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WT/DS162/R/Add.1 Page 80


According to Japan, this complementarily does not avoid a violation of Article III:4 of the GATT 1994.  The complementarily does not relate to the origin of the goods, but to the discrimination.  Japan considers that the situation is similar to that addressed by the panel in United States - Section 337.  Less favourable treatment is inherent because, due to the two avenues for liability, the importer or seller of imports is regulated by a separate regime.  The seller of domestic goods need comply only with the Robinson-Patman Act.


Japan argues that subjecting US goods to no more favourable treatment than imported goods receive under the 1916 Act would require that the United States apply similar penalties and make available similar remedies for equivalent cases involving US goods.  This would require legislation which would render US producers liable for equivalent penalties when they sold their goods in the United States at lower prices than on foreign markets under similar conditions to those set out in the 1916 Act. In its third party statement, the European Communities explained that this would require legislation along the following lines:

"It shall be unlawful for any person producing any Articles in the United States, commonly and systematically to sell such Articles within the United States at a price substantially less than the actual market value or wholesale price of such Articles in the market of any foreign country to which they are commonly exported, after deducting from such market value or wholesale price, freight, duty, and other charges and expenses necessarily incident to the importation and sale thereof in the United States:  Provided, That such act or acts be done with the intent of destroying or injuring an industry in the United States, or of preventing the establishment of an industry in the United States, or of restraining or monopolising any part of trade and commerce in such Articles in the United States."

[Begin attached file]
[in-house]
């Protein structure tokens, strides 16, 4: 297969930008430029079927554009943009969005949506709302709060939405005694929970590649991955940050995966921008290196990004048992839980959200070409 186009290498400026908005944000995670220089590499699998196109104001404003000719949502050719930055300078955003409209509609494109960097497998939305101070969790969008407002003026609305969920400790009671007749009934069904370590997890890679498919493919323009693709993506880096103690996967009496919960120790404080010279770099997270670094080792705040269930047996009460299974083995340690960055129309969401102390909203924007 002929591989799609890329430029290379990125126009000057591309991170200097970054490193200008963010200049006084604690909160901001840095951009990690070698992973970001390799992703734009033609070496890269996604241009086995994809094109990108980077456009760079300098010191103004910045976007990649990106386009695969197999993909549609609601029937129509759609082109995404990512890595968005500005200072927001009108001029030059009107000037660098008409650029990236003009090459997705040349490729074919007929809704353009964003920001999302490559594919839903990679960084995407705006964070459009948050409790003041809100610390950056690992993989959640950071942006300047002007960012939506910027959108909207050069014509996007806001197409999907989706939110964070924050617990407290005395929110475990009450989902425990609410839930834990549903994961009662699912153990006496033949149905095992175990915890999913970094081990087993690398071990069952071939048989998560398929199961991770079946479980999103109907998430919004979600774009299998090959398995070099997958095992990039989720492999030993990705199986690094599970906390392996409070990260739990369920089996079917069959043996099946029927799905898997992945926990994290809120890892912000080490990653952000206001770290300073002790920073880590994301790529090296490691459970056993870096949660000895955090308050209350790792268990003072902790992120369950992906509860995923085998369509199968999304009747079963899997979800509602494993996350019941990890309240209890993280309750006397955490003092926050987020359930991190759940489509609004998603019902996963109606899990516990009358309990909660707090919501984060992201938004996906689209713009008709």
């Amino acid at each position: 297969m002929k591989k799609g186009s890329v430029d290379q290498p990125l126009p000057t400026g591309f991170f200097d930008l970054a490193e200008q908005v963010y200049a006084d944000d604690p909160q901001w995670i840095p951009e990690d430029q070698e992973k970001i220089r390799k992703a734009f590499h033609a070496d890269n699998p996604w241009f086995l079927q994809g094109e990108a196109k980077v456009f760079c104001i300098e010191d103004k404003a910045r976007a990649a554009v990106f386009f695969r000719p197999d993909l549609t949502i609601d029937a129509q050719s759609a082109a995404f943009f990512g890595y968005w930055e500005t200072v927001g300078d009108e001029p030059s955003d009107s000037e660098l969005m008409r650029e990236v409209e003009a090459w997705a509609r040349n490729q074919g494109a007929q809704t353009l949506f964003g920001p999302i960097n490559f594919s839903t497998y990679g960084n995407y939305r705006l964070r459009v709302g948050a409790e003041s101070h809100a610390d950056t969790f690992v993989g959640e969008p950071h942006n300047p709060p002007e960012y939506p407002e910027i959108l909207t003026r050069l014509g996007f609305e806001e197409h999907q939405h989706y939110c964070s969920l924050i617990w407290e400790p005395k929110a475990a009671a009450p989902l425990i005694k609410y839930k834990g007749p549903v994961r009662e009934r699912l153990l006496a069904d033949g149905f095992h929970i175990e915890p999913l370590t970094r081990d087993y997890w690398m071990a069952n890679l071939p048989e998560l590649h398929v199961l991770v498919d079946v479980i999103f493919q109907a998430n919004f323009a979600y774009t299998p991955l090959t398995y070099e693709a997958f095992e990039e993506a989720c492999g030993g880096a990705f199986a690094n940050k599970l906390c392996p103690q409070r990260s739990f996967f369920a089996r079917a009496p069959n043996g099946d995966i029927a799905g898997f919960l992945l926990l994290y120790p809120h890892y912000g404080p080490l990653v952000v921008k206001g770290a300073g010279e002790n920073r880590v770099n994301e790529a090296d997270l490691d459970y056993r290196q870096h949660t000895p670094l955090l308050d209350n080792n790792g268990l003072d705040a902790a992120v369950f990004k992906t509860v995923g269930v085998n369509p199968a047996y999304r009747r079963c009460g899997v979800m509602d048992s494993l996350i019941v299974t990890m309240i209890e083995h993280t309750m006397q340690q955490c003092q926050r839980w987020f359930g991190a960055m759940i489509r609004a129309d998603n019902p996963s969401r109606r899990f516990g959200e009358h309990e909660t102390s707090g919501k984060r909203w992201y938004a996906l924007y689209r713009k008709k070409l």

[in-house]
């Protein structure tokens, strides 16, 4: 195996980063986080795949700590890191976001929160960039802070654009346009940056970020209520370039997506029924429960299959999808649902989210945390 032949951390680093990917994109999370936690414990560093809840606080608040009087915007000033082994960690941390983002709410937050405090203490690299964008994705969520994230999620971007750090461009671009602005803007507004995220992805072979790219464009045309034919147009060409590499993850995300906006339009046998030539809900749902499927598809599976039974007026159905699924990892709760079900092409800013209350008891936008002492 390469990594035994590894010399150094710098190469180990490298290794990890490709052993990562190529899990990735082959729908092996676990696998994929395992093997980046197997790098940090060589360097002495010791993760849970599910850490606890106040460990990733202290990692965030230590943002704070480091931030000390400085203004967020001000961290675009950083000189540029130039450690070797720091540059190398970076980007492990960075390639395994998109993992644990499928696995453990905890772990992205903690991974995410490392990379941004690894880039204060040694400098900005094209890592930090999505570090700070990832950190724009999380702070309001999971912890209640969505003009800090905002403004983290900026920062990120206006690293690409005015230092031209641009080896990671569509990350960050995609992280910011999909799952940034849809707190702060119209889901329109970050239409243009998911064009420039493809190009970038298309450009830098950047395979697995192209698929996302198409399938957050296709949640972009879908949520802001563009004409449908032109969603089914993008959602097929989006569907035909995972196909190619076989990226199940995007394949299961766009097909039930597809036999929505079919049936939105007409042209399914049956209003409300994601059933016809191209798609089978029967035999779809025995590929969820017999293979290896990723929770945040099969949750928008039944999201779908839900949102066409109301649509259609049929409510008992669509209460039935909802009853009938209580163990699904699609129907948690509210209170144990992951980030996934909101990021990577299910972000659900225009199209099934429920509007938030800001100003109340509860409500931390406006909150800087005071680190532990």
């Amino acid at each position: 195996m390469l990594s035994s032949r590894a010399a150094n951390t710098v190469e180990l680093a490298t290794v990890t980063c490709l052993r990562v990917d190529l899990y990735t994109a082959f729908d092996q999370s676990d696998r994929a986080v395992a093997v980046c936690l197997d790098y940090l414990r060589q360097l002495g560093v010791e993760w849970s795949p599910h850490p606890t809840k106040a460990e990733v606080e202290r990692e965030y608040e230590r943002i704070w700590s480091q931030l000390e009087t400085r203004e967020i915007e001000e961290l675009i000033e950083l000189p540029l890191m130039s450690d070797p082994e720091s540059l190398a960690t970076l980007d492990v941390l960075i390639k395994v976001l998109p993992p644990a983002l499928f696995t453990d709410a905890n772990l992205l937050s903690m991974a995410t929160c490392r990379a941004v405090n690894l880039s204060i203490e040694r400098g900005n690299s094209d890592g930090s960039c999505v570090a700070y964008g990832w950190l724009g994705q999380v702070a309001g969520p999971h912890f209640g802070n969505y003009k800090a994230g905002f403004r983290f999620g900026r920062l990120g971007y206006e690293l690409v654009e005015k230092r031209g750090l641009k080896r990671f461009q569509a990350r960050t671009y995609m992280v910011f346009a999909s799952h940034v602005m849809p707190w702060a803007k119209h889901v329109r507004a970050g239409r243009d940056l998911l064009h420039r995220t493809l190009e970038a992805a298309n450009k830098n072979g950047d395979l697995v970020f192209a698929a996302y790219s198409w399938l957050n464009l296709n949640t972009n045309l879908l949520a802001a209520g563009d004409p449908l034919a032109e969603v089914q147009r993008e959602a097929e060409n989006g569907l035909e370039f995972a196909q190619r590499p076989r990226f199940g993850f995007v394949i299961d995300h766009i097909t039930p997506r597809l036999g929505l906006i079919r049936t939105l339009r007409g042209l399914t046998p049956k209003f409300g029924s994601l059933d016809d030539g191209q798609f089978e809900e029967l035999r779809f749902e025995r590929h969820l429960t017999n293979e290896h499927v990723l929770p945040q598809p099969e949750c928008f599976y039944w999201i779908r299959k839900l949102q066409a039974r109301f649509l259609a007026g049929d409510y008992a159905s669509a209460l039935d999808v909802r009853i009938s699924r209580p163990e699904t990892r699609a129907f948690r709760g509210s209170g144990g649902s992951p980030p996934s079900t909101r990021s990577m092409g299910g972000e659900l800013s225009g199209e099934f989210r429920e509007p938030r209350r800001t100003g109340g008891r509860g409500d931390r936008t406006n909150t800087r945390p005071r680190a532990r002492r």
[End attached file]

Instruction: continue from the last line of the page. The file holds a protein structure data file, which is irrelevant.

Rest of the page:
Japan notes that the 1916 Act does not apply to such acts of US producers and nor does the Robinson-Patman Act.  Such acts may in fact be conducted with impunity by producers of US goods (or at least not be subject to any other than the generally applicable laws).  In other words, producers of US goods may do what producers of foreign goods may not.  They may seek to use isolated non-US markets to obtain the high profits needed to allow them to sell at low prices in the United States. Imported goods are therefore treated less favourably than US goods and this is contrary to Article III:4 of the GATT 1994.


Japan argues, furthermore, that the 1916 Act violates Article III:4 of the GATT 1994 because it otherwise causes imported products to be treated less favourably than domestic products with respect to the US regulation of price discrimination.  As the court in Wheeling-Pittsburgh succinctly stated, "there is no requirement under the Constitution or elsewhere that Congress impose the same standards of conduct on the importers of goods as it does on domestic producers of goods".264  The quick comparison below of the 1916 Act with the Robinson-Patman Act demonstrates that the US Congress has not hesitated to take advantage of this rule.


Specifically, Japan contends that:


bringing a 1916 Act claim is easier than bringing a Robinson-Patman Act claim because of the differing pleading requirements;


establishing and winning a 1916 Act claim is easier than establishing a Robinson-Patman Act claim, because the standards for obtaining relief under the 1916 Act are much lower than those for obtaining relief under the Robinson-Patman Act;

264 Japan refers to Wheeling-Pittsburgh, Op. Cit., p. 602.

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